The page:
Tag Archive | propagation

May 2 – May 16, 2022: Weeks 17-18 Garden in Review

Busy week in week 17 as we hosted a garden party. The garden was at spring peak and we rented a tent and self-catered the food. We had a lovely time showcasing the flowers and spending quality outdoor time with friends and family.

Pre-buffet set up

Week 18 was the week goal week for getting my sunflowers and zinnias in. I did have to remove some poppies and cornflowers to make room for summer seedlings. I’m hoping the chipmunk and slugs allow me to keeps some! I planted sunspot, sunfill purple, cherry rose, teddy bear and sun rich summer Provence sunflower seedlings started in April. In addition, I put in parks lavender, benary giant mix, and Oklahoma salmon in my back zinnia border. I put parks siesta mix in my lettuce bed after harvesting bolting lettuce. Parks mix, and Art Deco mix ended up in my raised beds. Jim baggets mix and ice queen white were put out front. In addition to planting zinnia seedlings, I started several varieties of dwarf zinnia to fill pots that currently rely on pansies and cool weather flowers that will soon be dried up and will need to be replaced. I have started Aztec sunset, profusion cherry bicolor, Zahara raspberry ripple, and precious rose dwarf zinnias. I also started viscaria oculata, salvia summer jewel pink, Genovese basil and General Lee cucumbers.

My fantastic friend at Doc Green Grows traded me some eucalyptus, ptilotus Matilda, cockscomb celosia seedlings and a cafe au lait dahlia for chocolate mint and pineapple coleus, Avignon dahlia and Persian shield. These were planted in large containers as I do not have room for full eucalyptus trees. Weekend 18 was busy with planting and I still have 4 o clocks to plant which are small seedlings. I received these in a trade with another lady who traded for a rooted Maypop. I received a cutting of Jerusalem sage and some rooted oregano from a neighbor in exchange for a dahlia and an iris. I gave another neighbor a white iris for a split in the fall of her pink ones. If you know people with plants, ask to trade!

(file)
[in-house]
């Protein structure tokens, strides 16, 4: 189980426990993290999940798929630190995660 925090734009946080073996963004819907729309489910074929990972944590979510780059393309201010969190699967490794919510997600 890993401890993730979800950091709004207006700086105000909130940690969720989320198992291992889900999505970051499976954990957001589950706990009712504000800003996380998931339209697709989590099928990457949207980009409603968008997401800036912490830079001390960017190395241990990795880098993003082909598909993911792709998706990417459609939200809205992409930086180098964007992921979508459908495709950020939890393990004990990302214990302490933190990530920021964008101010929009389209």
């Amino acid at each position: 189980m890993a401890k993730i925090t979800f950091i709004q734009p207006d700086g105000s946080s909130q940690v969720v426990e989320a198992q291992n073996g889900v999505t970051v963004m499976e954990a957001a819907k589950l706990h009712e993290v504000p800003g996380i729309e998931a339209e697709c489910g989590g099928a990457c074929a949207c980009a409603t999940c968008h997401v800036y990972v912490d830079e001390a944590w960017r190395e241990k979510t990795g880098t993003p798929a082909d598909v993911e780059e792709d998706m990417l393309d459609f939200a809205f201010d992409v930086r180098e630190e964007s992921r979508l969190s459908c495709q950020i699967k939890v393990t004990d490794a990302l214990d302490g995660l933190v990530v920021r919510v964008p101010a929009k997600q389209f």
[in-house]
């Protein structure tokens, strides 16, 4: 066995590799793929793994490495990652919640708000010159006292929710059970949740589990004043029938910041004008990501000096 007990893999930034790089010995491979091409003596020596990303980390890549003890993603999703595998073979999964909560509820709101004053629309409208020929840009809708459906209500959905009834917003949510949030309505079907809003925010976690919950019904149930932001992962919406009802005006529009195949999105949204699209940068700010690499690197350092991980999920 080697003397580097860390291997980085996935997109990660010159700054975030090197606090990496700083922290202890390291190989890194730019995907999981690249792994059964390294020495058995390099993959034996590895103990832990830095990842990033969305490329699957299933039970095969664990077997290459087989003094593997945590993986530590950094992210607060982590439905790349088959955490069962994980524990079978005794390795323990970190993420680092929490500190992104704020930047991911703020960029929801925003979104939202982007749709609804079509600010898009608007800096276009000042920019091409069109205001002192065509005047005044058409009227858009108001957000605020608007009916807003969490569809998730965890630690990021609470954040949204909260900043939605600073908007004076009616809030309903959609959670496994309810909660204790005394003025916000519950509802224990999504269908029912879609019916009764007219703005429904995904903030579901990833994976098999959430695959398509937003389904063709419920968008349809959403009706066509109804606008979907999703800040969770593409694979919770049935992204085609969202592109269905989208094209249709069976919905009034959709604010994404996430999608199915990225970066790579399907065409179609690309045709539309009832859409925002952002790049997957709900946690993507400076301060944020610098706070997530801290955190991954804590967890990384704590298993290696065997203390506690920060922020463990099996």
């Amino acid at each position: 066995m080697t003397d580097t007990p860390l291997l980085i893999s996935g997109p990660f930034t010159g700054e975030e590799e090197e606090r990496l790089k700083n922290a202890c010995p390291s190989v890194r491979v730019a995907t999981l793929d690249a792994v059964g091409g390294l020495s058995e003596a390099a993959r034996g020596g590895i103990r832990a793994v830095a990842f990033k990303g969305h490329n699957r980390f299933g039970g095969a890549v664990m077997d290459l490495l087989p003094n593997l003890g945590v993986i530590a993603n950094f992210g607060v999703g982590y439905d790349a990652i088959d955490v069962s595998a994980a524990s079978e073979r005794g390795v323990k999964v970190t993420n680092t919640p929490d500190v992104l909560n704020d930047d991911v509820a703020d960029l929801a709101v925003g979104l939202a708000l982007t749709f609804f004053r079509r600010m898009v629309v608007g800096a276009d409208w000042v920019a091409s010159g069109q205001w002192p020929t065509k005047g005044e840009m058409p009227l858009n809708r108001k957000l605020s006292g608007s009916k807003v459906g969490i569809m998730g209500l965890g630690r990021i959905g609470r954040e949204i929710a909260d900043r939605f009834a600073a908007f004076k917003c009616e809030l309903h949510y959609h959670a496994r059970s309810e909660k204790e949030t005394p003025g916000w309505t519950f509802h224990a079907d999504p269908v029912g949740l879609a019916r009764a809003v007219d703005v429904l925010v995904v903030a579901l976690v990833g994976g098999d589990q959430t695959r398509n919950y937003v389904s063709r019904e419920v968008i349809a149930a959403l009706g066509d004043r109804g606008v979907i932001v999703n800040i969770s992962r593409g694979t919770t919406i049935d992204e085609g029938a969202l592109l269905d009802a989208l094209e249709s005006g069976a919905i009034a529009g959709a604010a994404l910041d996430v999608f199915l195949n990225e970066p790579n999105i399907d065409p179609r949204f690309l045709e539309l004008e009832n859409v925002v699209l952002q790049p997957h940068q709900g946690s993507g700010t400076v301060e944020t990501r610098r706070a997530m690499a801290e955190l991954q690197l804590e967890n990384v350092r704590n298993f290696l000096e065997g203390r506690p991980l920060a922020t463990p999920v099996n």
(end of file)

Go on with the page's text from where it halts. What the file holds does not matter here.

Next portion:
I also started rooting cuttings of 6 different Calibrachoa. I have no luck later in the season when they are woodier. I used fiber rooting blocks. Efficacy TBD on these!

Dalmation peach foxglove
Apricot beauty and foxglove mix.


Plant Spotlight in Brief: Tidal Wave Silver Petunia

If you’re looking for a petunia with heat tolerance, bounces back in the rain and can make it through mild winters look no further than the tidal wave silver petunia.

This plant is easily started from seeds-although they can get pricey. You can also start new plants from the tender growing ends of existing plants. Spring is the best time as woody plants in fall do not root! I propagate about 12 new plants a year by taking cuttings. I pull off the lower leaves and stick the cutting directly into moist potting soil. I set the pot in the shade outside and keep it watered. Within a few weeks I have 12 new plants to set in the landscape.

This plant spreads. My largest was 5 feet in diameter! It will also mound if planted in masses, and spill over containers and walls. I’ve had several overwinter but they will only live 2 summers which is why I continually propagate. Each of the photos below contain only one plant per photo, so you can see how large they can become. These are great all purpose petunias. What they lack in color they gain in being self deadheading and vigorous, easy plants to have in your garden.

Early May overwintered tidal wave silver
Potted tidal wave silver
Tidal wave silver spilling over raised beds.
Late summer tidal wave silver in tall planter.